British Journal of Nutrition

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Review Article

On the supposed influence of milk homogenization on the risk of CVD, diabetes and allergy

Marie-Caroline Michalskia1 c1

a1 INRA UMR 1235, INSERM U 870; INSA Lyon; Metabolic Regulations, Nutrition and Diabetes; Université Claude Bernard Lyon 1, Faculté de Médecine R. Laënnec, 8 rue Guillaume Paradin, 69372 Lyon cedex, 08, France

Article author query

Michalski MC [PubMed]  [Google Scholar]


Commercial milk is homogenized for the purpose of physical stability, thereby reducing fat droplet size and including caseins and some whey proteins at the droplet interface. This seems to result in a better digestibility than untreated milk. Various casein peptides and milk fat globule membrane (MFGM) proteins are reported to present either harmful (e.g. atherogenic) or beneficial bioactivity (e.g. hypotensive, anticarcinogenic and others). Homogenization might enhance either of these effects, but this remains controversial. The effect of homogenization has not been studied regarding the link between early cow's milk consumption and occurrence of type I diabetes in children prone to the disease and no link appears in the general population. Homogenization does not influence milk allergy and intolerance in allergic children and lactose-intolerant or milk-hypersensitive adults. The impact of homogenization, as well as heating and other treatments such as cheesemaking processes, on the health properties of milk and dairy products remains to be fully elucidated.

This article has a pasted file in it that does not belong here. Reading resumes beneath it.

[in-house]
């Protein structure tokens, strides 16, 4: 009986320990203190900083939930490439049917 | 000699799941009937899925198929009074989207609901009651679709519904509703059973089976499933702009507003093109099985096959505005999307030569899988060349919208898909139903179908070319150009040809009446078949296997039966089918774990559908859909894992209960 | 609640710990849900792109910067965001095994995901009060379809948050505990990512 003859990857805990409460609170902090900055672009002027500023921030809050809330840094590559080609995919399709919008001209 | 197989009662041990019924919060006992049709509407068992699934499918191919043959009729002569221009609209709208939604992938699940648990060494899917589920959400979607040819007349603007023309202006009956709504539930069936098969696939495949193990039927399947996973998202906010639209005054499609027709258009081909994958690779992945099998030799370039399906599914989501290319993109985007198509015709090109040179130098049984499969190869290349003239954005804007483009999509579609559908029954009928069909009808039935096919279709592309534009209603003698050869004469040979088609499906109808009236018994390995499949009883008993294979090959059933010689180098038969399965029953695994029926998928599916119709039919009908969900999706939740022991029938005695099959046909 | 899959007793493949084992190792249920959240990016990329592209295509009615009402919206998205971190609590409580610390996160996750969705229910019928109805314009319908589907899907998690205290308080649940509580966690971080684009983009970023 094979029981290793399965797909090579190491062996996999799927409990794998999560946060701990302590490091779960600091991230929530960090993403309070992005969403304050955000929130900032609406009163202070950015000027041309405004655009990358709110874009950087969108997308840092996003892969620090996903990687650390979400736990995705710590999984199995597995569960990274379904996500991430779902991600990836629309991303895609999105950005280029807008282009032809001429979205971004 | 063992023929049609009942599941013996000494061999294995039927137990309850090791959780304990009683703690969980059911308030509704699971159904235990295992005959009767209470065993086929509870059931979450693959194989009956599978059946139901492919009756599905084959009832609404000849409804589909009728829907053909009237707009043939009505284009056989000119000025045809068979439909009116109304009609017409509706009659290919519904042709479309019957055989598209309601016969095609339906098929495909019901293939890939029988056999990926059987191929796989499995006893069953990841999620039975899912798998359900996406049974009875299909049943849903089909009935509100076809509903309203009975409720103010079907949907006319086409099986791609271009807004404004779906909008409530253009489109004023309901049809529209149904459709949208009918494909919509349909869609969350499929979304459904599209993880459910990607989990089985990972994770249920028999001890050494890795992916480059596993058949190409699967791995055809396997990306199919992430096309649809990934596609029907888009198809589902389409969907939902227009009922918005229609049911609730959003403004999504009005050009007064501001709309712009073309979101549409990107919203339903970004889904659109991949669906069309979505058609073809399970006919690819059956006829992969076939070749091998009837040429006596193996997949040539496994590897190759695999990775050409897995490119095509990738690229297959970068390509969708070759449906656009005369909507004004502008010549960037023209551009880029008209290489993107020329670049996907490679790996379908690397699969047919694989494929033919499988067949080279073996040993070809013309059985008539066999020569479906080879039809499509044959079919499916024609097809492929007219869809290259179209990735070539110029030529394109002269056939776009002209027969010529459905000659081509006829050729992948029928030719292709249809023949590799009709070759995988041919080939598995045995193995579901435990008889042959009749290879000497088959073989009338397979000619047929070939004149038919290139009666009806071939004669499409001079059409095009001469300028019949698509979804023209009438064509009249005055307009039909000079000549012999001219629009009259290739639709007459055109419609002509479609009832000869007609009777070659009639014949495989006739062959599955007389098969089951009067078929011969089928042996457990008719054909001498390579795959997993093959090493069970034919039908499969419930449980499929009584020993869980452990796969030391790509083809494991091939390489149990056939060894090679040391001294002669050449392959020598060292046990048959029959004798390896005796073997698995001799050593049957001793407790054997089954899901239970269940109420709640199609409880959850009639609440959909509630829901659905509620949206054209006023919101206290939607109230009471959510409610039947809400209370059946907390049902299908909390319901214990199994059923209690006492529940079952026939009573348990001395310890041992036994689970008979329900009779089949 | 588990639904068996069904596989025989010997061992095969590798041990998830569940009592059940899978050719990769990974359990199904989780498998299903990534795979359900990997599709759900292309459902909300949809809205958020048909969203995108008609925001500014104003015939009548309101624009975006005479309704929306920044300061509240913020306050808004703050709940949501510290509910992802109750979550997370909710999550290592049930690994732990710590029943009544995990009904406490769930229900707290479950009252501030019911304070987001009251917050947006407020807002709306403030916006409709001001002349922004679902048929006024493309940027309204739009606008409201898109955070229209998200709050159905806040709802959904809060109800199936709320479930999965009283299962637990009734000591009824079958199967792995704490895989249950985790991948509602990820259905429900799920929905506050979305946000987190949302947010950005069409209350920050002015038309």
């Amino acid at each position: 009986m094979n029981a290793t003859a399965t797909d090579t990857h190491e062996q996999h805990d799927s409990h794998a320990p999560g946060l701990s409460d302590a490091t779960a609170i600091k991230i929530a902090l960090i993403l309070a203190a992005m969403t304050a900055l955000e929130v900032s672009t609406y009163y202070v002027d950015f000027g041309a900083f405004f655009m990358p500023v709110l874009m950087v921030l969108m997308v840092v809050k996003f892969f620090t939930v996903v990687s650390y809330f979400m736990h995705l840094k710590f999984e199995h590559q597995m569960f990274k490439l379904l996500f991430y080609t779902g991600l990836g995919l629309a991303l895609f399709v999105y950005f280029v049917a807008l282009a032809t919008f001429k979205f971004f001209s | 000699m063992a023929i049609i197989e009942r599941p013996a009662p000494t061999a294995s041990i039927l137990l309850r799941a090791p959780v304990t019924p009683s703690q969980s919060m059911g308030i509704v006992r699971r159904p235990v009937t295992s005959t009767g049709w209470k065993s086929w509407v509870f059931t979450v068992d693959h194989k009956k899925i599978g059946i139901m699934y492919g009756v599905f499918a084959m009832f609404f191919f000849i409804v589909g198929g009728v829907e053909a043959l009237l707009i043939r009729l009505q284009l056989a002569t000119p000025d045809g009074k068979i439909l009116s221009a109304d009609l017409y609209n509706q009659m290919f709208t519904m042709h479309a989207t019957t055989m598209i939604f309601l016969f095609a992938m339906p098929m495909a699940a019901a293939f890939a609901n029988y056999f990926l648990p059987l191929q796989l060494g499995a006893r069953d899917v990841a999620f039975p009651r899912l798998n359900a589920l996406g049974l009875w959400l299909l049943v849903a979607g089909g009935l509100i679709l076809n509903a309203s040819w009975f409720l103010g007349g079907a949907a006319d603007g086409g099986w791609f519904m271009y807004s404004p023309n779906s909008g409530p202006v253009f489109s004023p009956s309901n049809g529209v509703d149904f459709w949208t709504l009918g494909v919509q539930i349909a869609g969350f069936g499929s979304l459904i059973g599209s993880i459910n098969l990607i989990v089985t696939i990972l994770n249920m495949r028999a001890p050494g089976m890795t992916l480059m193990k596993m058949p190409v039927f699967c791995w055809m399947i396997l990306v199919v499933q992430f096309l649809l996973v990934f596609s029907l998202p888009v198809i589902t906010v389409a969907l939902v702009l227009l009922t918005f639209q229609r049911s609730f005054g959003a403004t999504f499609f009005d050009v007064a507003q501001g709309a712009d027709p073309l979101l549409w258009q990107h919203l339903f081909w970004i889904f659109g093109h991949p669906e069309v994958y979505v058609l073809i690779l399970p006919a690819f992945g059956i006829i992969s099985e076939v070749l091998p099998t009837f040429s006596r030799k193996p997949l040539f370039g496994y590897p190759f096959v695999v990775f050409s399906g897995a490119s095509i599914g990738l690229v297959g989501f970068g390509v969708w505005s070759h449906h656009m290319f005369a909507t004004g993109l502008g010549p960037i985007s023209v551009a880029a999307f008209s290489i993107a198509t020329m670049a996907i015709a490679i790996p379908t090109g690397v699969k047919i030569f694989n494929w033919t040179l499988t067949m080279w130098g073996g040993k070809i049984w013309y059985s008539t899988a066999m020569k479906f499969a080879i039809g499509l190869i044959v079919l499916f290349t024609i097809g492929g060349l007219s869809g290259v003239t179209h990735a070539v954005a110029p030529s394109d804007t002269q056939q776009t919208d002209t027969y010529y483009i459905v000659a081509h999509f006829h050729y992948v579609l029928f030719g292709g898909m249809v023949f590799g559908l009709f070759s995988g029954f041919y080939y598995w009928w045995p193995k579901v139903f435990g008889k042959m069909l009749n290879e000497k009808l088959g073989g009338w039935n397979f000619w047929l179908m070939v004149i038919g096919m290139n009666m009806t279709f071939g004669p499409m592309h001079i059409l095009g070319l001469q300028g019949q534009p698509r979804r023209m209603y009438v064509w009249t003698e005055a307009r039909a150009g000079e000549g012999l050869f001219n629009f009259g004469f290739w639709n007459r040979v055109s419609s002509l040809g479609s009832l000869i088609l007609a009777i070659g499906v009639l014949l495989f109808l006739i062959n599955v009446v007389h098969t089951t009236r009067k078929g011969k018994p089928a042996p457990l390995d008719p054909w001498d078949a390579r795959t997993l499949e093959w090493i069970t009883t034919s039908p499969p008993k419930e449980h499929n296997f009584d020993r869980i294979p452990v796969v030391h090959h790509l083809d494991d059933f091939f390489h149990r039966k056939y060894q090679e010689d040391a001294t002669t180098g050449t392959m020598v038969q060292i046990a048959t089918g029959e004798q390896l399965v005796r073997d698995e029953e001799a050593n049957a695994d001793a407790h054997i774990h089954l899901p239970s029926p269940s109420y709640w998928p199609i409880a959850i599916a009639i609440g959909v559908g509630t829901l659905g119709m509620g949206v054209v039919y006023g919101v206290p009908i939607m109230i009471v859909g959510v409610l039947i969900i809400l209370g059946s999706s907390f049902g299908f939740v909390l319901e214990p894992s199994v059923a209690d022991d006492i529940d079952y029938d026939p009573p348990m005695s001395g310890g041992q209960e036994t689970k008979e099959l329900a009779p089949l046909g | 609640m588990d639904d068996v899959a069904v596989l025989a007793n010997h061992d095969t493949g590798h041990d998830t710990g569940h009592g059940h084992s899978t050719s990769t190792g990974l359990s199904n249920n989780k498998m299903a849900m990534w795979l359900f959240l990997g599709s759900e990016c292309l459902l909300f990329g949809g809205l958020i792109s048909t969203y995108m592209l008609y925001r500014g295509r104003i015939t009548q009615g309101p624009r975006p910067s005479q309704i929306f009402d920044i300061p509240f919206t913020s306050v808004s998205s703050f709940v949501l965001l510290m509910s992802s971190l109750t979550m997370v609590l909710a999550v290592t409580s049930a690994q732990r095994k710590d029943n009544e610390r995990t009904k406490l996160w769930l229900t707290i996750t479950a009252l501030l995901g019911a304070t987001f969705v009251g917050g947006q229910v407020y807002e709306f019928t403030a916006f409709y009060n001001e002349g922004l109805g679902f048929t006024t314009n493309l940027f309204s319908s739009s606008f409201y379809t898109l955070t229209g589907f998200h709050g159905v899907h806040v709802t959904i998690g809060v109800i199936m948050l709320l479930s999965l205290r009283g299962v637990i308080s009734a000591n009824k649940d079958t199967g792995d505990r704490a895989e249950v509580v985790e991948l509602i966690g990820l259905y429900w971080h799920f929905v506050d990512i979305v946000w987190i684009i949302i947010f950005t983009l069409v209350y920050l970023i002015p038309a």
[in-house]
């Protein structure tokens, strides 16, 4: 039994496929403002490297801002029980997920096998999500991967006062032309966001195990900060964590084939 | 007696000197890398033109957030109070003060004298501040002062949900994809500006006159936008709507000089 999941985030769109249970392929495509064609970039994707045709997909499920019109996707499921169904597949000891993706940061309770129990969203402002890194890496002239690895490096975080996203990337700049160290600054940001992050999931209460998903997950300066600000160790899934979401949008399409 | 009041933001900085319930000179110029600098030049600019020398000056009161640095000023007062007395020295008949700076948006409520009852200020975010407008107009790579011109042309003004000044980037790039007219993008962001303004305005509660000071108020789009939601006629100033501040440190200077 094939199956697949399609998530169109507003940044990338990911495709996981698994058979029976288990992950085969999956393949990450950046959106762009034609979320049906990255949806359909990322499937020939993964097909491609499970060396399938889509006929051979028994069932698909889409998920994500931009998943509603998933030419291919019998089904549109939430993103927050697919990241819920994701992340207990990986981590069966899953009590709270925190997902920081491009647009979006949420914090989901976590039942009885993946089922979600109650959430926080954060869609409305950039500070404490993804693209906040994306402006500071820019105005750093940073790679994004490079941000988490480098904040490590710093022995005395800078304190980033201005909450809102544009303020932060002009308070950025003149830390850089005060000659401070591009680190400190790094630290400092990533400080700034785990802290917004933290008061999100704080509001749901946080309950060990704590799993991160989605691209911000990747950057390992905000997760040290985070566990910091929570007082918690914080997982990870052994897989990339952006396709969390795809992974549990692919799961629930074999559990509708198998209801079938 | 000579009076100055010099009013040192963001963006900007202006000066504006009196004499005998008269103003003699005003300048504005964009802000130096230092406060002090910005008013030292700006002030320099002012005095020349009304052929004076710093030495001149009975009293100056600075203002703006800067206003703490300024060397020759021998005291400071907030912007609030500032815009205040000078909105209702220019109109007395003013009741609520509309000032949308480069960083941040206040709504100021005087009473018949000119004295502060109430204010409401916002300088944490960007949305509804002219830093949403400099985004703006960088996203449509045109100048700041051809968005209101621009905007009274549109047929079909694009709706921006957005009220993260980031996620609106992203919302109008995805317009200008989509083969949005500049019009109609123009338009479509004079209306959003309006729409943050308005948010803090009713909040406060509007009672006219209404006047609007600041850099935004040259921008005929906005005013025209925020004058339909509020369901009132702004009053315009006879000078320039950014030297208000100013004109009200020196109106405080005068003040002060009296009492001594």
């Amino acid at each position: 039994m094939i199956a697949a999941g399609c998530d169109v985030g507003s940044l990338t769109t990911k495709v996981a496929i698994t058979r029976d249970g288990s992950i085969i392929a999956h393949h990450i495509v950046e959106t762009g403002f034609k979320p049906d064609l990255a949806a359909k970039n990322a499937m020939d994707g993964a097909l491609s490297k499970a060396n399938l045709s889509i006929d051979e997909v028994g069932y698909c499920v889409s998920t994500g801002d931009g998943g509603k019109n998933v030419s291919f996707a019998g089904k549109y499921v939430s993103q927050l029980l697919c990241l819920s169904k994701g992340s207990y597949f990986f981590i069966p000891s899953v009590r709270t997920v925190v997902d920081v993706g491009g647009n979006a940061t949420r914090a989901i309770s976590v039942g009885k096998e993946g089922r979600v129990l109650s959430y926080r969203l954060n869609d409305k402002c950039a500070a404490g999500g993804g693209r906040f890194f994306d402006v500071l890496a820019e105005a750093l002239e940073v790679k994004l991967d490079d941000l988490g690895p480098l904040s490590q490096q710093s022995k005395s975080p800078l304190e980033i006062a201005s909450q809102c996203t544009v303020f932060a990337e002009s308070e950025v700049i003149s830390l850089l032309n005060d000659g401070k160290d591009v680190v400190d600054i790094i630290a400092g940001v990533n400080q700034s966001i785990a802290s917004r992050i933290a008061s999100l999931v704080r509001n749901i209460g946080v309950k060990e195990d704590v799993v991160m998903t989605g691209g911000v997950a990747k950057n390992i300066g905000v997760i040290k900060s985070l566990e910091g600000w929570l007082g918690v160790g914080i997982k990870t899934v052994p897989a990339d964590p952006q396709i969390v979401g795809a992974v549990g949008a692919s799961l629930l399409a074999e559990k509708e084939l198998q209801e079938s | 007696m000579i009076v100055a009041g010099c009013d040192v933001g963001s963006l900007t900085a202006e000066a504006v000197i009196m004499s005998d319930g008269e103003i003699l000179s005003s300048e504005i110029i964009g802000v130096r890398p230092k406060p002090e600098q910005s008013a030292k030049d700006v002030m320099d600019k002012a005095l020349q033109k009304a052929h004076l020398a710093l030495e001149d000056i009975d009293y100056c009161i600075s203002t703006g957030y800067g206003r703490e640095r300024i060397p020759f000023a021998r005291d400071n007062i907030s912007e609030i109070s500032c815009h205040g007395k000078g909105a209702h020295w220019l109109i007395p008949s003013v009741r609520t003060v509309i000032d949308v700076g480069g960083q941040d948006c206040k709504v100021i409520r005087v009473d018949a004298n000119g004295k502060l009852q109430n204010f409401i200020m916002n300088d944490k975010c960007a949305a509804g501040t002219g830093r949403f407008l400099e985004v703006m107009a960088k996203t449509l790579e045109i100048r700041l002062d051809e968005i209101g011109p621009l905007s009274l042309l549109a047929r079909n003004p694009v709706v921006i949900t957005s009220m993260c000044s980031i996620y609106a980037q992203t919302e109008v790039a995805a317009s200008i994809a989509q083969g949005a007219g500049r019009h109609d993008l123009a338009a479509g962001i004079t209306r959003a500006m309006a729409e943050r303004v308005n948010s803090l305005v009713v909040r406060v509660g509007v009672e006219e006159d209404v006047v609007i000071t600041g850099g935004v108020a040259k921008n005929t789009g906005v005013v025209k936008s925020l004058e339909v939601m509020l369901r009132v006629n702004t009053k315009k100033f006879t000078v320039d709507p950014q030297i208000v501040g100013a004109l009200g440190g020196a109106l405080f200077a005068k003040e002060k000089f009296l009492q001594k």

(Received May 24 2006)

(Revised October 11 2006)

(Accepted October 13 2006)

Key Words: Milk; Cardiovascular disease; Allergy; Diabetes; Process


c1 Corresponding author: Dr Marie-Caroline Michalski, fax +33 47 877 8762, email


Abbreviations: BXO, bovine xanthine oxidase; d32, volume-surface mean diameter (Sauter diameter) of fat droplets; d43, volume moment mean diameter of fat droplets; β-Lg, β-lactoglobulin; MFGM, milk fat globule membrane; UHT, ultra-high temperature